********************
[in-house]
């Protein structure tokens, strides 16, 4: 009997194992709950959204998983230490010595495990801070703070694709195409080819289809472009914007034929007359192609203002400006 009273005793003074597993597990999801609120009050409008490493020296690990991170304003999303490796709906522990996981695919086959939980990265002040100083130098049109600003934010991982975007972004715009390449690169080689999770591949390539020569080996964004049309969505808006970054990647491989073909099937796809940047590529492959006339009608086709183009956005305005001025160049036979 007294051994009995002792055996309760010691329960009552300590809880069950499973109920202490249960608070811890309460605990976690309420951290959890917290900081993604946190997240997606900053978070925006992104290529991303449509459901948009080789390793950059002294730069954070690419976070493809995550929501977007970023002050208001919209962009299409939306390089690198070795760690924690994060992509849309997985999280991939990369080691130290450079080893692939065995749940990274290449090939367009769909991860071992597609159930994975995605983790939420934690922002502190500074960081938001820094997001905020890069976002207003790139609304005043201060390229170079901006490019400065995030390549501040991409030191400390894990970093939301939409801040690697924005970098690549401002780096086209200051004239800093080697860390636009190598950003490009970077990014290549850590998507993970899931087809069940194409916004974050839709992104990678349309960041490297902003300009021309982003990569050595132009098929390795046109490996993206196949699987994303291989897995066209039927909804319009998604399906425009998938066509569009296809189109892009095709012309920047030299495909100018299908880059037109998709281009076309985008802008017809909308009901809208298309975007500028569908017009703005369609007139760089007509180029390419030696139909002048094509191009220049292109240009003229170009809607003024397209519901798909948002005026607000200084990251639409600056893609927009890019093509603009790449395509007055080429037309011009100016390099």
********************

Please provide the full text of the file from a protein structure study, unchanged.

[in-house]
């Protein structure tokens, strides 16, 4: 009997194992709950959204998983230490010595495990801070703070694709195409080819289809472009914007034929007359192609203002400006 009273005793003074597993597990999801609120009050409008490493020296690990991170304003999303490796709906522990996981695919086959939980990265002040100083130098049109600003934010991982975007972004715009390449690169080689999770591949390539020569080996964004049309969505808006970054990647491989073909099937796809940047590529492959006339009608086709183009956005305005001025160049036979 007294051994009995002792055996309760010691329960009552300590809880069950499973109920202490249960608070811890309460605990976690309420951290959890917290900081993604946190997240997606900053978070925006992104290529991303449509459901948009080789390793950059002294730069954070690419976070493809995550929501977007970023002050208001919209962009299409939306390089690198070795760690924690994060992509849309997985999280991939990369080691130290450079080893692939065995749940990274290449090939367009769909991860071992597609159930994975995605983790939420934690922002502190500074960081938001820094997001905020890069976002207003790139609304005043201060390229170079901006490019400065995030390549501040991409030191400390894990970093939301939409801040690697924005970098690549401002780096086209200051004239800093080697860390636009190598950003490009970077990014290549850590998507993970899931087809069940194409916004974050839709992104990678349309960041490297902003300009021309982003990569050595132009098929390795046109490996993206196949699987994303291989897995066209039927909804319009998604399906425009998938066509569009296809189109892009095709012309920047030299495909100018299908880059037109998709281009076309985008802008017809909308009901809208298309975007500028569908017009703005369609007139760089007509180029390419030696139909002048094509191009220049292109240009003229170009809607003024397209519901798909948002005026607000200084990251639409600056893609927009890019093509603009790449395509007055080429037309011009100016390099």